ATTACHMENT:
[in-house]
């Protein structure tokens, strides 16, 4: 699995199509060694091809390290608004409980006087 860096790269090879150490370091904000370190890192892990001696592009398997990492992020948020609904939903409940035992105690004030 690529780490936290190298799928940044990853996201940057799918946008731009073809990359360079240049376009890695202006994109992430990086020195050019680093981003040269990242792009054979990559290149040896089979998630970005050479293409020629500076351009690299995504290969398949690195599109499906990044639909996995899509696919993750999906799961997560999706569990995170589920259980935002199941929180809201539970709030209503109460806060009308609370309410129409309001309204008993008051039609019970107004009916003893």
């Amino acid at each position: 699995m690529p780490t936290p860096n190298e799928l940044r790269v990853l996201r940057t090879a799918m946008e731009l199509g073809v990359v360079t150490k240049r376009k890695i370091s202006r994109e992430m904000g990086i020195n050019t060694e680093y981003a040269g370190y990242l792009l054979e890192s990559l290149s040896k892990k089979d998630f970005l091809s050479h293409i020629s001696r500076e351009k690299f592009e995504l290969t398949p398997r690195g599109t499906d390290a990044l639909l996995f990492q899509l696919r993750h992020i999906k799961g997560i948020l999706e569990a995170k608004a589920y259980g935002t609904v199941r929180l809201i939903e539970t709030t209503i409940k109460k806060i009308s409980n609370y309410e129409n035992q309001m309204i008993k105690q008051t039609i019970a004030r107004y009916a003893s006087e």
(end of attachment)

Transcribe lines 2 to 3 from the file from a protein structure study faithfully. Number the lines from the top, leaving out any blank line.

């Protein structure tokens, strides 16, 4: 699995199509060694091809390290608004409980006087 860096790269090879150490370091904000370190890192892990001696592009398997990492992020948020609904939903409940035992105690004030 690529780490936290190298799928940044990853996201940057799918946008731009073809990359360079240049376009890695202006994109992430990086020195050019680093981003040269990242792009054979990559290149040896089979998630970005050479293409020629500076351009690299995504290969398949690195599109499906990044639909996995899509696919993750999906799961997560999706569990995170589920259980935002199941929180809201539970709030209503109460806060009308609370309410129409309001309204008993008051039609019970107004009916003893």
């Amino acid at each position: 699995m690529p780490t936290p860096n190298e799928l940044r790269v990853l996201r940057t090879a799918m946008e731009l199509g073809v990359v360079t150490k240049r376009k890695i370091s202006r994109e992430m904000g990086i020195n050019t060694e680093y981003a040269g370190y990242l792009l054979e890192s990559l290149s040896k892990k089979d998630f970005l091809s050479h293409i020629s001696r500076e351009k690299f592009e995504l290969t398949p398997r690195g599109t499906d390290a990044l639909l996995f990492q899509l696919r993750h992020i999906k799961g997560i948020l999706e569990a995170k608004a589920y259980g935002t609904v199941r929180l809201i939903e539970t709030t209503i409940k109460k806060i009308s409980n609370y309410e129409n035992q309001m309204i008993k105690q008051t039609i019970a004030r107004y009916a003893s006087e």